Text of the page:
'Carol' Crowned Best Film Of 2015 By 'Variety' Critics In End Of Year Poll

Tom Beasley

Todd Haynes' romantic drama Carol has been named the best film of 2015 by Variety critics, according to the industry publication's end of year poll.

Variety polled 14 of its writers from around the globe, asking them to put together a top ten list. The votes were collated and Carol came out on top, narrowly beating Taiwanese critical darling The Assassin into second place.

Carol tells the story of the forbidden love between naive shopgirl Therese, played by Rooney Mara, and the titular married woman, portrayed by Cate Blanchett at her most sophisticated and alluring. The film has wowed critics ever since it debuted nearly a year ago at the Cannes Film Festival, recently dominating the field in the nominations for the Golden Globes.

The Globes are widely regarded as a precursor to the Oscars, so victory there could propel Carol forward to the forefront of the Best Picture race.

There was also success for Carol in the shortlists for the SAG Awards, with both Blanchett and Mara recognized with major nominations for their central performances.

"Critical consensus, elusive under any circumstances, is especially hard to nail down at a publication with reviewers based in Los Angeles, San Francisco, Chicago, Houston, Paris, London, Rome and Hong Kong. Indeed, one of the purposes of this inaugural year-end poll is to provide a sense of the richness and diversity of this year's offerings beyond American multiplexes and arthouses. Our critics outside the U.S. were thus invited to include films released in their home cities and from the festival circuit."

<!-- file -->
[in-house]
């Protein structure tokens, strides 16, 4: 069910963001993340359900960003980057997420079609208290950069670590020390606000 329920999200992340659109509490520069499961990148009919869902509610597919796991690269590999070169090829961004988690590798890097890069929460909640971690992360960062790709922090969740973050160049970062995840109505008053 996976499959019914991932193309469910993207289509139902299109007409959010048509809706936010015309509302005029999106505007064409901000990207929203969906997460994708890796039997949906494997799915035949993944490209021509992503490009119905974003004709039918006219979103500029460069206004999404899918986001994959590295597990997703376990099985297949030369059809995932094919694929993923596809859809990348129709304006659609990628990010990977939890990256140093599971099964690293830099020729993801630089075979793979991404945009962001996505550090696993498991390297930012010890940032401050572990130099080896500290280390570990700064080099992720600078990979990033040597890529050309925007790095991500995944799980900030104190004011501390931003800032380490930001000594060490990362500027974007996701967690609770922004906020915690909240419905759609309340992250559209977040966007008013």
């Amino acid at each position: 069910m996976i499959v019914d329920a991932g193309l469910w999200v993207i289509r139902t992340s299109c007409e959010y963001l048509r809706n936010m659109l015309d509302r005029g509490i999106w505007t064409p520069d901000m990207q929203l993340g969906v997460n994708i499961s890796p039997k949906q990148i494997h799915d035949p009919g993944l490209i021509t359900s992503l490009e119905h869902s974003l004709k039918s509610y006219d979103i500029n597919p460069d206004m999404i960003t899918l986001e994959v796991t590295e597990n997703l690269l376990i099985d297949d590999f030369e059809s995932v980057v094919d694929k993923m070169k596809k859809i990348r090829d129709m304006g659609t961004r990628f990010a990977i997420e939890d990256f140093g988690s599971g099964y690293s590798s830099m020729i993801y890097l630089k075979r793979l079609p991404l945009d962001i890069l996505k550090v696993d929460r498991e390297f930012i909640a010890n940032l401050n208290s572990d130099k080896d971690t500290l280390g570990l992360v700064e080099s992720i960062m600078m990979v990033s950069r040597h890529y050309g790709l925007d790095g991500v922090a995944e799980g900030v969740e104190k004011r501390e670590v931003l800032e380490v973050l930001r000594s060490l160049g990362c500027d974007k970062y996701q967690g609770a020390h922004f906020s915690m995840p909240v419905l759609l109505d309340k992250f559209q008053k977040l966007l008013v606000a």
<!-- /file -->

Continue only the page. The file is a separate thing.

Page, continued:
Pixar animation Inside Out also made an appearance in the list alongside Carol, even managing to reach top spot on the list submitted by Los Angeles Associate Editor, Geoff Berkshire. The family-friendly romp has received critical raves all over the world and scored in excess of $850 million at the global box office.

"Lesbian-themed romances may no longer command the same level of hostility from the mainstream audience as they once did, but Carol is still a pretty rare beast. It's neither a cautionary tale, nor special-pleading empowerment; nor it is especially political or celebratory. Instead, it does its best to avert its eyes from its own cinematic novelty; like Brokeback Mountain, its direct male equivalent, it goes about its business with a quiet confidence, mining its complex relationship configuration for empathetic human drama. What has resulted is a film of the highest quality."

Carol is a cinematic triumph that deserves every moment of its success and is certainly one of the best films of 2015.

[Main Carol photo by StudioCanal]

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